Author Topic: Gerhard's Gazebo  (Read 17752 times)

0 Members and 1 Guest are viewing this topic.

snyprrr

  • Guest
Re: Gerhard's Gazebo
« Reply #20 on: February 19, 2010, 11:35:29 PM »
Sorry, that last post was a rambling mess,... like much else I write, haha! :P :-* 8) ;D

Offline The new erato

  • Veteran member
  • *
  • Posts: 15378
Re: Gerhard's Gazebo
« Reply #21 on: February 20, 2010, 04:18:42 PM »

snyprrr

  • Guest
Re: Gerhard's Gazebo
« Reply #22 on: February 21, 2011, 01:14:30 PM »
Sorry, that last post was a rambling mess,... like much else I write, haha! :P :-* 8) ;D

Oh dear! How do I Delete stuff? :-[ ;D

snyprrr

  • Guest
Re: Gerhard's Gazebo
« Reply #23 on: February 21, 2011, 01:31:18 PM »
Nope, not me. I would never criticize anything for being too fragmentary. Most things are not fragmentary enough for my tastes!!

I think you'll probably warm to these quartets. Maybe not.


Actually, that SQ cd has been very much played since I got it,...hmm,... just this time last year. There is something about the Schoenberg-meets-Spain thing that makes No.1 so evocative to me,... maybe I just have Spain fantasies (never been)? This four mvmt. work seems to me very typical of the 'searching' '50s (Bloch, V-L, Malipiero, Chavez, Hindemith, Martinu, etc.,...). Gerhard's take sounds very much to me like Schoenberg's SQs 3-4 (especially 4, with the bells and whistles) filtered ever so slightly to sound less,... well,... hysterical (forgive me).

(also, I'm listening to Saint-Saens SQ No.1 now, so,...  ::))

Maybe it's the fact that this cd is only 38mins. that makes it so much of a snack? I can always include it in an evening's recital time and have plenty left over for,... well,... what to compare Gerhard's changing style (from '40s serialism to early '60s experimentalism)? Karel Husa? Samuel Adler? Ginastera?

I wonder about those Composers whose, let's say, SQ No.1 is in the more 'traditional' line (Stravinsky, Schoenberg, Hindemith, etc.,...), and their SQ 2-3 begins to sound more like Ligeti, or Penderecki, or other, later, Composers? (yes, that's not grammatical)

Anyhow, this disc of Gerhard SQs does remind me of the Husa disc of SQs, maybe the grittiness. I like grittiness!

Offline some guy

  • Veteran member
  • *
  • Posts: 2267
  • Location: Somewhere else
  • Currently Listening to:
    Music
Re: Gerhard's Gazebo
« Reply #24 on: February 21, 2011, 05:25:47 PM »
Glad to hear it.

And you remind me I've not listened to that disc myself for many months. In the dozens of months.

Gerhard's one of those people I get easily hooked by. That is, if I listen to one piece by him, I find that I don't rest until I've played all the CDs of his music that I have.

Offline mjwal

  • Full Member
  • *
  • Posts: 525
  • Location: Lagorce/France - Berlin
  • Currently Listening to:
    Goehr, Beethoven, William Lawes, Giuffre Trio, Steve Lacy, Eisler
Re: Gerhard's Gazebo
« Reply #25 on: February 22, 2011, 10:18:16 AM »
Nope, not me. I would never criticize anything for being too fragmentary. Most things are not fragmentary enough for my tastes!!

I think you'll probably warm to these quartets. Maybe not. But I do want to put in a word for expectations. For not having any. Expectations in my experience are the very devil. Many a time I've had expectations and then had to put the thing aside, sometimes for several years, before I could come back to it and enjoy it simply for what it is.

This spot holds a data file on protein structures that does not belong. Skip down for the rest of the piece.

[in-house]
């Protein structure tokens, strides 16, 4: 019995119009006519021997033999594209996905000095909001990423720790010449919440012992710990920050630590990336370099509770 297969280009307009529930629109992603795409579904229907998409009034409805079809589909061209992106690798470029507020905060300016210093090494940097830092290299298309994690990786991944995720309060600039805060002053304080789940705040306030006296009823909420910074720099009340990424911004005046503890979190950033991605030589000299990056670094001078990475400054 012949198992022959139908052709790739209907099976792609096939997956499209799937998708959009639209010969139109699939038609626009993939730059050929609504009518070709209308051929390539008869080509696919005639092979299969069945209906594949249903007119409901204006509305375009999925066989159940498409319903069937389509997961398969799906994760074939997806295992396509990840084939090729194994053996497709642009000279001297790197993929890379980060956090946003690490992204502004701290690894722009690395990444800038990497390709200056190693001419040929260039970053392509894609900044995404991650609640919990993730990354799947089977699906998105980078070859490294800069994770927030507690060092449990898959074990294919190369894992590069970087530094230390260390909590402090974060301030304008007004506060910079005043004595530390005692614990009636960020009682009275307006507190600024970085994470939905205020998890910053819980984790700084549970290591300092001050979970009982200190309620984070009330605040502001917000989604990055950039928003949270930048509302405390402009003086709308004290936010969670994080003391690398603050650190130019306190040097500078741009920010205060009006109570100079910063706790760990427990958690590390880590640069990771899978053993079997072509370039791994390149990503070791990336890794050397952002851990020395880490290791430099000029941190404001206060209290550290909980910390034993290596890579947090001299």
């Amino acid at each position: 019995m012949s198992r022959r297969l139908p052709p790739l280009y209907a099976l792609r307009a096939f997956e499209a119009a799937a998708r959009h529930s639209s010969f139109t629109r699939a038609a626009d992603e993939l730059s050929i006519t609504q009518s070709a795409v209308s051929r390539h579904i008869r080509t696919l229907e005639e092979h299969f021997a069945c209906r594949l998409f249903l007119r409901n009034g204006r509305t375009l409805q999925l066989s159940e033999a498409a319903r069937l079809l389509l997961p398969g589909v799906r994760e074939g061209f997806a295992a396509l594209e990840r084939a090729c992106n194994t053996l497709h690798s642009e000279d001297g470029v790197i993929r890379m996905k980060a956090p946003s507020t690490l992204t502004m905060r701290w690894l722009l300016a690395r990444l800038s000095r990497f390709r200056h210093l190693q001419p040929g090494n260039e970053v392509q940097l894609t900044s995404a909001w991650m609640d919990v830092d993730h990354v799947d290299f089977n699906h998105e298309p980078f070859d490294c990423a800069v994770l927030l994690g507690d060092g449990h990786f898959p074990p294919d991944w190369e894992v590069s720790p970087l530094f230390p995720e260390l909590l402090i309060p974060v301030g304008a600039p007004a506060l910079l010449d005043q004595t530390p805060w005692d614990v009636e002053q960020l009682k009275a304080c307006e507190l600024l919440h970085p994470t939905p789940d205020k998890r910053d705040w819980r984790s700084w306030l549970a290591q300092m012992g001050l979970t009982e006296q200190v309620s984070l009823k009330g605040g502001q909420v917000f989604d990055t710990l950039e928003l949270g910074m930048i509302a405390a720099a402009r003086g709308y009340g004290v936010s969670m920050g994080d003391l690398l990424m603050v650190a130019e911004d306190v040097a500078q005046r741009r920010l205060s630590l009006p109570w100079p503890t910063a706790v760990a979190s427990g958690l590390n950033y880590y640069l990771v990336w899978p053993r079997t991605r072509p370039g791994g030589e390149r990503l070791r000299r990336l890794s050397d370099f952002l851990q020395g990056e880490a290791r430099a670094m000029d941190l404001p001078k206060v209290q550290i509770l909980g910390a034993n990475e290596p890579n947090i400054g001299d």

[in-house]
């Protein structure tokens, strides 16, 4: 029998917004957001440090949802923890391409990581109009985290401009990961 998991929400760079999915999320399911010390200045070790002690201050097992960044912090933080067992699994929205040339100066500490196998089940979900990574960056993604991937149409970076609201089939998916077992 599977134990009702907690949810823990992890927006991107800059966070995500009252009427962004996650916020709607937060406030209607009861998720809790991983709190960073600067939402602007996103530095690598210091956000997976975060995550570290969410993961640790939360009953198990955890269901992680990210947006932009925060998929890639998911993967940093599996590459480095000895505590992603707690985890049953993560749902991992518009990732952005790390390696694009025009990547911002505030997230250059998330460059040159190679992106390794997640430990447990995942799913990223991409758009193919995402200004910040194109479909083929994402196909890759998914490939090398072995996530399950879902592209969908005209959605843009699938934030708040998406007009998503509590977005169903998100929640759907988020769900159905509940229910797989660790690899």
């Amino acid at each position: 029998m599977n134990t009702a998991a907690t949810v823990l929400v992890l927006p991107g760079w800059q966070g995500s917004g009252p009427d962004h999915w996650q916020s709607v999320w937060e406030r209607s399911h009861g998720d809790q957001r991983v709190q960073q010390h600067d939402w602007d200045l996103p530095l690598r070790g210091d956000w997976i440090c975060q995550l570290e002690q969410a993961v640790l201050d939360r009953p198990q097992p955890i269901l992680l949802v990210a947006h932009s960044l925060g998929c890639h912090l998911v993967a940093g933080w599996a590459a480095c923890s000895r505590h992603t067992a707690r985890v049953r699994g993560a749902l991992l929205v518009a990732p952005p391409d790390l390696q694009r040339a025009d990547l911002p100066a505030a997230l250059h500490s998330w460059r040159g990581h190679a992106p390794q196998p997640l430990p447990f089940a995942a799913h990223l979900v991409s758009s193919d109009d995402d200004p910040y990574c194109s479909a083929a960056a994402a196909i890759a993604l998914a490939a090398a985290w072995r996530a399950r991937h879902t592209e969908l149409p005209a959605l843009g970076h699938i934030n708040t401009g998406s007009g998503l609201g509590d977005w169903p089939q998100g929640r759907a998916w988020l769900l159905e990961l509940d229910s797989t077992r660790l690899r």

Good luck, anyway, with Gerhard. I've liked him ever since that first LP of the Symphony no. 3, which I don't think is badly balanced at all--I think it's the best balanced: tape and orchestra equal partners. In the other two, the CD versions, the tape sounds weak and apologetic, as if the engineers didn't really want all those strange sounds interfering with the nice flutes and such. Having said that, the Bamert is by far the better of the two CD versions, in every way. And if you know only that, you know something very fine and satisfying indeed.

Too bad Chandos stopped with that series. I talked to some guy there (some other guy than me, "some guy") who said they might pick it back up, again. Hope so, but that was years ago, and there's been nothing since. It'd be nice to have a decent performance of the ballet Don Quixote, one that snaps and crackles like that LP of the suite (Dances from Don Quixote). Was that with Dorati? I've lost my notes to that album, that or I never made any when I burned that.
I haven't been listening to Gerhard recently, but when I originally bought the Bamert that was exactly my reaction: the tape sounds fail to come over with any strong sense of definition. So I am keeping my LP, though the PM Davies on the other side has been reissued on CD. As to The Plague, I taped a (German) performance from the radio years ago but can't find the tape - I remember it as a very disturbing piece (like the novel, really). I meant to go and hear it in London a few weeks ago, when I was in England, but I couldn't get my act together.  :'(- - still, I just found it (Dorati version) on Amazon.de for €4,80, hoorah. I thank all of you writing on this thread for the inspiration to look. - Wouldn't I love to hear that incidental music for King Lear mentioned on Wikipedia... - I remember hearing the Zodiac pieces far back in the day - anybody know the Nieuwenensemble versions?
The Violin's Obstinacy

It needs to return to this one note,
not a tune and not a key
but the sound of self it must depart from,
a journey lengthily to go
in a vein it knows will cripple it.
...
Peter Porter

Offline some guy

  • Veteran member
  • *
  • Posts: 2267